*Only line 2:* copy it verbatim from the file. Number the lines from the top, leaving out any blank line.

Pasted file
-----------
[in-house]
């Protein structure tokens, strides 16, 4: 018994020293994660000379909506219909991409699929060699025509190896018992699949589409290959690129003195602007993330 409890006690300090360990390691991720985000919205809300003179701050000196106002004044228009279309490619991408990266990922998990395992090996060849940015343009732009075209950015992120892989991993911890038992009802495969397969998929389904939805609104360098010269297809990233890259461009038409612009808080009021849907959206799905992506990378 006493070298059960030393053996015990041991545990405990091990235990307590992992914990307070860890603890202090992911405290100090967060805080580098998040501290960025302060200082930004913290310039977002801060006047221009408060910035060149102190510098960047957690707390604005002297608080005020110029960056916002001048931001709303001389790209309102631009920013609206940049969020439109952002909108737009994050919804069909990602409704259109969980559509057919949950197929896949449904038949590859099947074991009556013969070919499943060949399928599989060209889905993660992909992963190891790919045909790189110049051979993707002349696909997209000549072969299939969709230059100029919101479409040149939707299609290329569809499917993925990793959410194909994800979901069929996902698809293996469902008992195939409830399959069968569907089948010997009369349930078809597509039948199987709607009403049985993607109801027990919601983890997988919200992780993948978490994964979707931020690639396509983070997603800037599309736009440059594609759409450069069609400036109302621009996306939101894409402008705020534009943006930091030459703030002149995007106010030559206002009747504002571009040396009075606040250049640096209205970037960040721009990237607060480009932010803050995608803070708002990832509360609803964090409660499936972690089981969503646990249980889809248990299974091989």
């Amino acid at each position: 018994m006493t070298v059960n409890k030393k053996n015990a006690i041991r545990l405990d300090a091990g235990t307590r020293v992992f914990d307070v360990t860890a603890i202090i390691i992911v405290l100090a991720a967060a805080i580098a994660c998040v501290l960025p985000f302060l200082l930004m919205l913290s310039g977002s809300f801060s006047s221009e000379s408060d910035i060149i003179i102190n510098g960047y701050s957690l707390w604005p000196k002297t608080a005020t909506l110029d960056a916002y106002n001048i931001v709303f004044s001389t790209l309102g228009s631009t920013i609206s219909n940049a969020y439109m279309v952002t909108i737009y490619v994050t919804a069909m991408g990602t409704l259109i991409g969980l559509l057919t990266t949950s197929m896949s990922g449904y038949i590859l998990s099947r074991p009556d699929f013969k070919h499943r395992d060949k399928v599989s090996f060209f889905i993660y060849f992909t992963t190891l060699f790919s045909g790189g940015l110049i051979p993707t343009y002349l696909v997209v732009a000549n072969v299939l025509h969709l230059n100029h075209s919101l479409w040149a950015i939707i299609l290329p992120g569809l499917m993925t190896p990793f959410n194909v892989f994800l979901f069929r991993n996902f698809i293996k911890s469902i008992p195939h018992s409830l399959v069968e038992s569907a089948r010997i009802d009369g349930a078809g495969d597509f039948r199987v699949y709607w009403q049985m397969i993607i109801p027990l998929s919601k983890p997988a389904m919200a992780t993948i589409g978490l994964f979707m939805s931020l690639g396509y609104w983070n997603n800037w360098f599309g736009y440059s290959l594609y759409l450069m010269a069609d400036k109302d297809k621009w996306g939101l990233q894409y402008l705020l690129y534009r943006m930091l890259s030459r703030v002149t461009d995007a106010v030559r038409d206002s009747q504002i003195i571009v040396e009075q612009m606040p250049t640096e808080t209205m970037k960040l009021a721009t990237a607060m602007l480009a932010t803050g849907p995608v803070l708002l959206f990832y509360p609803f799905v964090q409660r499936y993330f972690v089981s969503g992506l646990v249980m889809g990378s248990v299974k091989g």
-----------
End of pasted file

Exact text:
């Protein structure tokens, strides 16, 4: 018994020293994660000379909506219909991409699929060699025509190896018992699949589409290959690129003195602007993330 409890006690300090360990390691991720985000919205809300003179701050000196106002004044228009279309490619991408990266990922998990395992090996060849940015343009732009075209950015992120892989991993911890038992009802495969397969998929389904939805609104360098010269297809990233890259461009038409612009808080009021849907959206799905992506990378 006493070298059960030393053996015990041991545990405990091990235990307590992992914990307070860890603890202090992911405290100090967060805080580098998040501290960025302060200082930004913290310039977002801060006047221009408060910035060149102190510098960047957690707390604005002297608080005020110029960056916002001048931001709303001389790209309102631009920013609206940049969020439109952002909108737009994050919804069909990602409704259109969980559509057919949950197929896949449904038949590859099947074991009556013969070919499943060949399928599989060209889905993660992909992963190891790919045909790189110049051979993707002349696909997209000549072969299939969709230059100029919101479409040149939707299609290329569809499917993925990793959410194909994800979901069929996902698809293996469902008992195939409830399959069968569907089948010997009369349930078809597509039948199987709607009403049985993607109801027990919601983890997988919200992780993948978490994964979707931020690639396509983070997603800037599309736009440059594609759409450069069609400036109302621009996306939101894409402008705020534009943006930091030459703030002149995007106010030559206002009747504002571009040396009075606040250049640096209205970037960040721009990237607060480009932010803050995608803070708002990832509360609803964090409660499936972690089981969503646990249980889809248990299974091989």